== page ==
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Updated: July 8, 2013 21:51 IST

Economic reasoning in energy security

  • N. Balasubramanian
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Energy and Security in South Asia
Energy and Security in South Asia

Energy security is a much discussed topic and is a vital element of energy policy as well as foreign policy. But it has not been defined precisely.

This book starts with a working definition: ‘‘energy security means having access to the requisite volumes of energy at affordable prices”. The supply of energy must be “impervious to disruptions” and sufficient quantity must be available in time from a variety of sources.

The concept is location-specific. Some countries advocate import of fossil fuel, some development of renewable energy and others nuclear power, leading one economist to remark, “If you cannot think of a reasoned rationale for some policy based on standard economic reasoning, and then argue that the policy is necessary to promote energy security”.

The Indian Planning Commission states, “We are energy secure when we can supply lifeline energy to all our citizens irrespective of their ability to pay for it as well as meet their effective demand for safe and convenient energy to satisfy their various needs at competitive prices at all times and with a prescribed confidence level considering shocks and disruptions that can be reasonably expected”.

In South Asia — the region of the study by Charles K. Ebinger of the Brookings Institution — shortfall in energy slows down growth, and not providing electrical power to the poorer sections of the society breeds a “million mutinies”. Compounding the problem, this region is also vulnerable to climate change, water scarcity and the consequent mass migrations.

The majority of the people depend on biomass, fuel wood and waste products for household energy consumption which results in indoor air pollution. A country-wise analysis of commercial energy shows India depends on coal and needs to invest in super-critical boiler technology and carbon capture and sequestration.

Pakistan and Bangladesh have natural gas. Pakistan is probably the world’s largest user of CNG in automobiles. Nepal uses mostly combustible biomass and oil, coal and hydro. Water is to Bhutan what oil is to Saudi Arabia. Nuclear energy is being developed only in India and Pakistan.

India and Pakistan are reported to have “technically recoverable resources” of 96 and 105 trillion cubic feet of wet shale gas, respectively. The uncertainty in estimates and possible change in production rates with time must be kept in mind. The process to release natural gas from underground rocks by horizontal drilling, known as fracking, uses water, sand and chemicals under pressure. There are apprehensions that ground water may become contaminated and earthquakes may occur. Hence, environment-conscious engineers must take on the leadership in developing this technology.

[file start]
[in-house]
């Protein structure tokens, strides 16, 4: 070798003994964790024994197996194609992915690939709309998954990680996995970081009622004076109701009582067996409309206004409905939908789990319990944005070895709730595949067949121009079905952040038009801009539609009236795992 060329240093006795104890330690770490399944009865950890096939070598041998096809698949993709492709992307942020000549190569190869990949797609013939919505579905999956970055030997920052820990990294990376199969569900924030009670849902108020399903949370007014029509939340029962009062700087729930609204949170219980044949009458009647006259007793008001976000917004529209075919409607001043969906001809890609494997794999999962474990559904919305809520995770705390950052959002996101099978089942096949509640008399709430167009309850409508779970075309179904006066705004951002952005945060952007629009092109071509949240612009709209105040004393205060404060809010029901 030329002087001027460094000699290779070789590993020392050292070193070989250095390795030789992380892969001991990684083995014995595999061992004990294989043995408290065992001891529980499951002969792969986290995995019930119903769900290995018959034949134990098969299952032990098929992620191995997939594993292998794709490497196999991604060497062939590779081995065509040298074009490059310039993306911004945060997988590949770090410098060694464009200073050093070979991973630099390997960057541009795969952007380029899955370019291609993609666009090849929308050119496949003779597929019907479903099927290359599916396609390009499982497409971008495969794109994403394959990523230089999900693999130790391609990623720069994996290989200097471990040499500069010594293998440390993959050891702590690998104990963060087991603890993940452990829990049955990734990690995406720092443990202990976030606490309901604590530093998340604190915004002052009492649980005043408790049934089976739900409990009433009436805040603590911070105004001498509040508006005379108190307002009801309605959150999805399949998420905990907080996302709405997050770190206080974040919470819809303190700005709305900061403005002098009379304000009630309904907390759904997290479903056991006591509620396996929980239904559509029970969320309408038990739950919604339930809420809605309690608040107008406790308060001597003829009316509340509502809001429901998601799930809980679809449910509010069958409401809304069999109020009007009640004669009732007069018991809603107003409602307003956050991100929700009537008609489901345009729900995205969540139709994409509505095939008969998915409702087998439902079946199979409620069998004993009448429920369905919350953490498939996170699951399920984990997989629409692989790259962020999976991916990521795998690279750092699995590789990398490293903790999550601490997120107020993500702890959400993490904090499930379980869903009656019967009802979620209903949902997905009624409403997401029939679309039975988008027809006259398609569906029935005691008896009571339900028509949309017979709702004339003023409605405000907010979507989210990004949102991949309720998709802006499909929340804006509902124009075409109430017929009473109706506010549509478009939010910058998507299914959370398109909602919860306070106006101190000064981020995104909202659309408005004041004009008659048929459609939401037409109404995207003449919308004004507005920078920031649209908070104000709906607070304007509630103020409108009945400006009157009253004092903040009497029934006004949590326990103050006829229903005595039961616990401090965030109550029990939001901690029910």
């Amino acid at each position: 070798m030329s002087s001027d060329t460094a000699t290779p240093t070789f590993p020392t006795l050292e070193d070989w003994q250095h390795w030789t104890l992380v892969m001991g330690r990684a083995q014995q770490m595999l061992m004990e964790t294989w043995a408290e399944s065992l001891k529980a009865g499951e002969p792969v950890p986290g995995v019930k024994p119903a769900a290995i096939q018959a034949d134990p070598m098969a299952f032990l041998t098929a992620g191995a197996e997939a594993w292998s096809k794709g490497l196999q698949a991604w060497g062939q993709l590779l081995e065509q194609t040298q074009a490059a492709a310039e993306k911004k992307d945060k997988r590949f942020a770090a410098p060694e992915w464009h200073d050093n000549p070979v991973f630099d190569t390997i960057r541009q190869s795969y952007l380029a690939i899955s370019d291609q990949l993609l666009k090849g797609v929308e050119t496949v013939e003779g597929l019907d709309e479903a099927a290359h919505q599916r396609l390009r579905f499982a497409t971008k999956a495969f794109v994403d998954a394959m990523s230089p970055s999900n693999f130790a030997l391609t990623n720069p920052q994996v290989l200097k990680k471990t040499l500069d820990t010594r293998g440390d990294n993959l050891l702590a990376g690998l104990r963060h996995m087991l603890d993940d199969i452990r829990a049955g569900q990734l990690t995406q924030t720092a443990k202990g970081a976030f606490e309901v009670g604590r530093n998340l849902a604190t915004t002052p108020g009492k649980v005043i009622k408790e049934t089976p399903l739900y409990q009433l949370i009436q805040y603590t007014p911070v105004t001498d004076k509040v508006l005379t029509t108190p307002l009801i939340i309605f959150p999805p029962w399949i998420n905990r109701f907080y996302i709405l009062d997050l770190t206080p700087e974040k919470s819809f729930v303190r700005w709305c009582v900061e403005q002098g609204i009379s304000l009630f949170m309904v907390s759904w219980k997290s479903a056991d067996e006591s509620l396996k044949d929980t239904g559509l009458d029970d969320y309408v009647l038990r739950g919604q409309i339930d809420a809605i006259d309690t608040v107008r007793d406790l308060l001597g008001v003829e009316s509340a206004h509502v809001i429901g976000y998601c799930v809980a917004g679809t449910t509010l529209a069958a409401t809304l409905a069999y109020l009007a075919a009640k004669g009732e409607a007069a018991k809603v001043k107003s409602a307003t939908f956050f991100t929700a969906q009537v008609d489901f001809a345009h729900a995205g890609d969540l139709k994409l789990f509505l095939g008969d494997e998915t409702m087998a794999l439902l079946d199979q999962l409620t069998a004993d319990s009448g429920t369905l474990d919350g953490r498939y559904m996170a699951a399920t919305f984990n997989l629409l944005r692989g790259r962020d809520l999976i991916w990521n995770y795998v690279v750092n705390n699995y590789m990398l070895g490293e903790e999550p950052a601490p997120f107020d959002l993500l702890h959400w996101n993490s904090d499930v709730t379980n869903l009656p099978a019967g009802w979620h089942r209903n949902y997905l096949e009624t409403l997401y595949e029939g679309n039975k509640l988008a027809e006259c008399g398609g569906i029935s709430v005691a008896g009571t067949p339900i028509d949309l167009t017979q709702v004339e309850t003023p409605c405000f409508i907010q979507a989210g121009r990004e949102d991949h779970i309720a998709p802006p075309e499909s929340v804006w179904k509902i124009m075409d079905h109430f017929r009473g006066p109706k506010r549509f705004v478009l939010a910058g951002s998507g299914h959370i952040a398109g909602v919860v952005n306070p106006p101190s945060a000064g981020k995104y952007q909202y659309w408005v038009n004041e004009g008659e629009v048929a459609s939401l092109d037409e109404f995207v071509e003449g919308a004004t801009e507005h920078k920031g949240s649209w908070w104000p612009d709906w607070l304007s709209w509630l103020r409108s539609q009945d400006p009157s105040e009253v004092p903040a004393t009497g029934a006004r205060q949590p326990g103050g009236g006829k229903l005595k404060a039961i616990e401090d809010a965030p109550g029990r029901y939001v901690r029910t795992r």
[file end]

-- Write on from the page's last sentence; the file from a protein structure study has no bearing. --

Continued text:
In addition to domestic reforms, bilateral and multilateral cooperation is needed but there is a history of lost opportunities. The Iran-Pakistan-India and Myanmar-Bangladesh-India natural gas pipelines are in limbo due to international politics. India is planning a 1100 km sub-sea pipeline from Oman. The Turkmenistan-Afghanistan-Pakistan-India pipeline will transport 3 billion cubic feet of natural gas per day over 1700 km. Both projects are subject to political and economic uncertainties.

It is not often realised that energy security depends on availability of critical materials. Lithium used in batteries for electric vehicles can become scarce and rare earths used in magnets in wind mills are available mainly in China. Materials used in solar energy such as gallium, arsenic, selenium, indium, and tellurium are getting depleted quickly. Either new sources must be discovered or combinations of alternative materials, which are not in short supply, must be developed.

The book is easy to read and is organised well. The author provides an executive summary in the form of policy prescriptions. The longest coverage is devoted to India, while Pakistan and Bangladesh get a chapter each and Nepal and Bhutan are discussed together in a chapter.

Each chapter has 3 headings: energy history, current energy landscape, and conclusions and recommendations. Energy challenges in the regional context and regional cooperation are outlined next and the book concludes with a chapter on South Asia’s path forward.

The other SAARC countries — Afghanistan, Maldives and Sri Lanka — are not included. There is no coverage of energy critical elements or fracking. The book is free of jargon and 24 pages of notes guide the reader through the maze of organisations and their publications. It will be useful to anyone interested in energy including policy makers, energy professionals and funding agencies.

The author has taken the risk of using a question in the title: cooperation or conflict? But one does not get an answer. Given the high stakes, countries must learn to put the energy agenda ahead of political compulsions in order to lead their teeming millions from darkness to light.

(N. Balasubramanian is advisor at the Center for Study of Science, Technology and Policy)

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